Dr. de Wet received a Ph.D. in Biology from the University of California, San Diego. He headed a molecular biology lab at Pfizer Inc in Groton, CT that initially worked on cloning and expressing mammalian genes and later specialized in central nervous system molecular biology. In 1998, Dr. de Wet moved to the bioinformatics group at Pfizer and worked on projects to identify genes from genome and EST sequence data. In 2003, he moved to the University of Michigan, Ann Arbor where he currently designs and teaches bioinformatics courses. Dr. de Wet is interested in the analysis of next generation sequencing data, especially in ChIP-Seq and RNA-Seq projects.
Mr. Ade has a Master of Science in Biology from the University of Michigan (UM). He is currently a lead software developer for the National Center for Integrative Biomedical Informatics (NCIBI) at UM specializing in natural language processing, biomedical ontologies, data management, and data integration. Prior to working at NCIBI, Mr. Ade was lead software developer on the DARPA sponsored UM “Virtual Soldier” project, a multi-disciplinary, multi-institutional research effort to improve battlefield triage and treatment. He was also lead programmer for UM’s Visible Human/Next Generation Internet project to develop medical education software deployed at UM and Stanford University. Mr. Ade also worked at the Environmental Research Institute of Michigan in their Advanced Information Systems Group and Signal Information Processing Group.
Aaron V. Bookvich
Mr. Bookvich started work at the University of Michigan on the Visible Human project and Michigan Center for Biological Information (MCBI) in 2001, working with web enabled content management systems (CMS) and web development. He later worked on the DARPA Virtual Soldier Project performing image processing and assembling Edgewarp 3D Browser models derived from CT scans. Mr. Bookvich currently works for the National Center for Integrative Biomedical Informatics (NCBI) and the CCMB as a web designer and administrator as well as developing web based user interfaces for online tools and conducting usability evaluations.
Mr. Hull received his Master of Science in Information degree from the University of Michigan's School of Information in May 2010, specializing in Human-Computer Interaction. Previously, he had received a B.S. in Computer Science and History from U-M in 2008. During his time as a student, Tim worked in an internship position with the U.S. Environmental Protection Agency, working on development of the MOtor Vehicle Emissions Simulator (MOVES) project. As part of the National Center for Integrated Biomedical Informatics (NCIBI), Tim has contributed to Cytoscape plugin development, including the latest version of the MetScape metabolomics plugin, the MiMI (Michigan Molecular Interactions) plugin, and other plugins designed to interface with NCIBI data. Tim's particular areas of interest include usability design and data visualization.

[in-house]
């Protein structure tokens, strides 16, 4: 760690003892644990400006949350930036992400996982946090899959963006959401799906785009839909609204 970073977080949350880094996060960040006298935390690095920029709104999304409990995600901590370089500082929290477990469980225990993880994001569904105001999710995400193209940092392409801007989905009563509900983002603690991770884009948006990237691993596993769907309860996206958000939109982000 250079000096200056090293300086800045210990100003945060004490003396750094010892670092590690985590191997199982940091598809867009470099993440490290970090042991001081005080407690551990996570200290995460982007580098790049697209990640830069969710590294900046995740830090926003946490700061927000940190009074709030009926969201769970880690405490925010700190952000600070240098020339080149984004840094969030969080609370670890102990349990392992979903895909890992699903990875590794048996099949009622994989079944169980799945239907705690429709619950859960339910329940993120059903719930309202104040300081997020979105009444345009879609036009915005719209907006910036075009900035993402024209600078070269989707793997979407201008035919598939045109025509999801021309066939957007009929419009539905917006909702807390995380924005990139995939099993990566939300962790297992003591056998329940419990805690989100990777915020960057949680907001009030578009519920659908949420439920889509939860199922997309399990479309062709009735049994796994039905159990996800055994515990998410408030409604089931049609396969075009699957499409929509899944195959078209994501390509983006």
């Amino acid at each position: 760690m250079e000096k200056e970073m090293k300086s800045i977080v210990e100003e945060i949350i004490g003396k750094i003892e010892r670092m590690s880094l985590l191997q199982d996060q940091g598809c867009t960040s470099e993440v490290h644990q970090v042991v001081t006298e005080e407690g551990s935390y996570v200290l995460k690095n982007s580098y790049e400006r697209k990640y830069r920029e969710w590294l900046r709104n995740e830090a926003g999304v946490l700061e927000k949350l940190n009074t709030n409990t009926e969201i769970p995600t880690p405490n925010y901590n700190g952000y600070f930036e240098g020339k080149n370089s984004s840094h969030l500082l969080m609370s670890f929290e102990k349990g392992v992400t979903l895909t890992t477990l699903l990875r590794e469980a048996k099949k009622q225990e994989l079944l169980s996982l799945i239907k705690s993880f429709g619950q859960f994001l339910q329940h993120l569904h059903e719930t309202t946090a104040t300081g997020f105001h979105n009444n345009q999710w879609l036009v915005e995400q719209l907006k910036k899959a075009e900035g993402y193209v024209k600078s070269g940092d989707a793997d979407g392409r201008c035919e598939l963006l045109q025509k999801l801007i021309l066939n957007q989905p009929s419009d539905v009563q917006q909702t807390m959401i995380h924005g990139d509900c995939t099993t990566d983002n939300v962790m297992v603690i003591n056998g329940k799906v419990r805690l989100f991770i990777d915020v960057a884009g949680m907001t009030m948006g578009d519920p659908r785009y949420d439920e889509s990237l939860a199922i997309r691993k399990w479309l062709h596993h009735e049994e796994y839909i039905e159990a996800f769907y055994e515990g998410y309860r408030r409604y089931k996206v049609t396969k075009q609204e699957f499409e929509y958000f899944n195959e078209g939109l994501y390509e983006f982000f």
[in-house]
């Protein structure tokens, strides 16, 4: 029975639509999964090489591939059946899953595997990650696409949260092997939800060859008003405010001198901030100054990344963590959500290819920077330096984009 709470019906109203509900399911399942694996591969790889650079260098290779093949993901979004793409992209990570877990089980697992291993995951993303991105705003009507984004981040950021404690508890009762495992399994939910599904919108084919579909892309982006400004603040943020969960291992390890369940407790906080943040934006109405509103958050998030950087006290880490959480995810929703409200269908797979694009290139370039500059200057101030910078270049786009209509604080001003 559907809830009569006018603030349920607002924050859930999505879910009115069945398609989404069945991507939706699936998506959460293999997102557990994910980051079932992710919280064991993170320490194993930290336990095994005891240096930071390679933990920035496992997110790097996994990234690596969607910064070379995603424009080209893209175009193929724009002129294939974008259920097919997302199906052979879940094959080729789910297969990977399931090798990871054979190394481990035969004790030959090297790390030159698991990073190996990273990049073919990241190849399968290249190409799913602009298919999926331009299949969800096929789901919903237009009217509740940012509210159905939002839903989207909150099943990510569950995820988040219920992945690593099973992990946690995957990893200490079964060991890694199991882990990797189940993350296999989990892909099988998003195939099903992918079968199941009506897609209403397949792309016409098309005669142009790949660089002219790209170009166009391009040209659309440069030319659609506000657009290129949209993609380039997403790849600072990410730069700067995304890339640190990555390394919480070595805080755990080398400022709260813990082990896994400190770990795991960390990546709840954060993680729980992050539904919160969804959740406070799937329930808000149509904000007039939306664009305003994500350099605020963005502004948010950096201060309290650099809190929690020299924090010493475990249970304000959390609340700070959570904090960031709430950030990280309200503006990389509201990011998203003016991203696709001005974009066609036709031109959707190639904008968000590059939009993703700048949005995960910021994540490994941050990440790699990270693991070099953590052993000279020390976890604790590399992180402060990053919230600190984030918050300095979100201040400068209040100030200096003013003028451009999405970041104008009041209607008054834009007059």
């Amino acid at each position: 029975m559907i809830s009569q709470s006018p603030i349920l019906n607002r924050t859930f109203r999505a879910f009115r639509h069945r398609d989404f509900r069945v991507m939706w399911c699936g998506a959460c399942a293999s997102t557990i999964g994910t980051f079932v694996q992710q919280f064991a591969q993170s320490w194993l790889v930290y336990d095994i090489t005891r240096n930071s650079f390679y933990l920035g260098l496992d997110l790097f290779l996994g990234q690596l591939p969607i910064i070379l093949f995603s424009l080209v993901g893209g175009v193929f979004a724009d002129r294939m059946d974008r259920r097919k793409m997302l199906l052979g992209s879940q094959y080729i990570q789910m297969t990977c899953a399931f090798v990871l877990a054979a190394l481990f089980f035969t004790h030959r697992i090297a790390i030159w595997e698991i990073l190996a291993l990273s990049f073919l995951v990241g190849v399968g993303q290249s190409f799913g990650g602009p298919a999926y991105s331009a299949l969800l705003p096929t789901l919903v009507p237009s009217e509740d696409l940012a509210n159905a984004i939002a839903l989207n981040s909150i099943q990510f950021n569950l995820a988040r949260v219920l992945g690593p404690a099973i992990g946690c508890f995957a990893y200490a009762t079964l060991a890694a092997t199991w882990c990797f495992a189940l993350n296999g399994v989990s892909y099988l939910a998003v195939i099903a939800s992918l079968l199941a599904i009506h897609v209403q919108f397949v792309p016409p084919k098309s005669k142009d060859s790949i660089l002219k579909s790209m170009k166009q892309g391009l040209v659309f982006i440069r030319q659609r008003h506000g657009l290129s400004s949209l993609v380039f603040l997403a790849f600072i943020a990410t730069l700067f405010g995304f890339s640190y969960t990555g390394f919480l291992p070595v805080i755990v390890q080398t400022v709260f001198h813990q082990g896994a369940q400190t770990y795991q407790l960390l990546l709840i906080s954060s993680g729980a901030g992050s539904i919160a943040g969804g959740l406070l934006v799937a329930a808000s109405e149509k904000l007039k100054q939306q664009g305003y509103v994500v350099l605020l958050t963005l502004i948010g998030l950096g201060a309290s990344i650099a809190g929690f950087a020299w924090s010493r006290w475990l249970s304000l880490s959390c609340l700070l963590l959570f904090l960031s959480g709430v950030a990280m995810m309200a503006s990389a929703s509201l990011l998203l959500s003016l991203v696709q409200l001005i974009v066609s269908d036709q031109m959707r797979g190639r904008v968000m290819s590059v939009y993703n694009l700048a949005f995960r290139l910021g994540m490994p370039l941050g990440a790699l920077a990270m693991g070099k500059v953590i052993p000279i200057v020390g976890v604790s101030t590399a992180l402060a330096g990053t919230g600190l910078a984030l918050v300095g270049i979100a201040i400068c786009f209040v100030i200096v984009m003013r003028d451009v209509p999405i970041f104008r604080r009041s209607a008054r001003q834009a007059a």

Lih Shwu Ke,
Ms. Ke has an MBA and MS in Computer Science and is a certified database professional in the design, development, administration, and tuning of databases. Lih Shwu currently manages Oracle and MS SQL Server databases for NCIBI. Prior to working at CCMB, she was a computer system and database specialist for a variety of companies such as Ford Credit, UM Hospital and Pfizer. She has designed and implemented the enterprise's data access architecture and database administration practices for both transaction processing systems and data warehouses. She has been involved with all aspects of computer Systems Validation under FDA guidelines and regulations including HIPAA, GLP, GCP and 21 CFR Part 11 concerning data security and digital signatures. She had provided assistance to companies for the development, implementation and tuning of their business-critical database applications in Oracle Clinical, Applied Clinical Informatics, LIMS and Chemical & Biological Information Systems.
Mr. Mahavisno has eight years of experience working as a Software Developer for the University of Michigan. He has worked in various departments of the university over the years including Pathology, MICHR and worked on projects such as Pathview, Oncomine, Molecular Concept Maps. Mr. Mahavisno currently works for the National Center for Integrated Biomedical Informatics (NCIBI) developing web applications, designing and prototyping interfaces, developing data and database infrastructure. His current projects include ConceptGen, MiMI NetBrowser and BioSearch2D.
|V. Glenn Tarcea
Mr. Tarcea received his MBA from the Ross School of Business at the University of Michigan in 2009. He has worked in the computer industry since 1988. He has worked for small startups and large corporations in the storage industry, defense and academia. He has designed, implemented and lead the development of large scale storage systems including database backups, and robotic tape library management systems. At the University of Michigan he has worked on integration and loading of biological data including protein interactions, pathways, and metabolomics data. Glenn is also a sometimes contributor to open source projects.
Terry Weymouth, Ph.D.
Zach Wright, MSI
Mr. Wright received a Master of Science in Information from the University of Michigan School of Information in 2002, specializing in Human Computer Interaction (HCI). As a graduate student researcher, he helped conduct studies on computer mediated communication in the Collaboratory for Research on Electronic Work (CREW). In 2003, Mr. Wright went to work for the Michigan Center for Biological Information (MCBI) and later the DARPA Virtual Soldier Project developing bioinformatics web applications, databases, and managing collaborative tools. Mr. Wright currently works for the National Center for Integrated Biomedical Informatics (NCIBI) developing web applications, conducting usability evaluations, designing and prototyping interfaces based on user-centered criteria, and developing data and database infrastructure.
Ms. Brandenburg received a Master of Science in Information from the University of Michigan’s School of Information in 2002, specializing in Library and Information Services, and a Master of Science in Biology from Ohio University in 2004. She is the Bioinformationist for the University of Michigan, a joint position between the Taubman Health Sciences Library, the Department of Computational Medicine and Bioinformatics, and the Bioinformatics Core. She supports Bioinformatics research by providing outreach, resource training, software licensing administration, web content management, and more. Prior to her current position, she worked as the Biosciences Informationist at the National Cancer Institute-Frederick’s Scientific Library, a Laboratory Technician in the University of Michigan Medical School, and a Biological Sciences Technician (Wildlife) for the USDA Wildlife Services.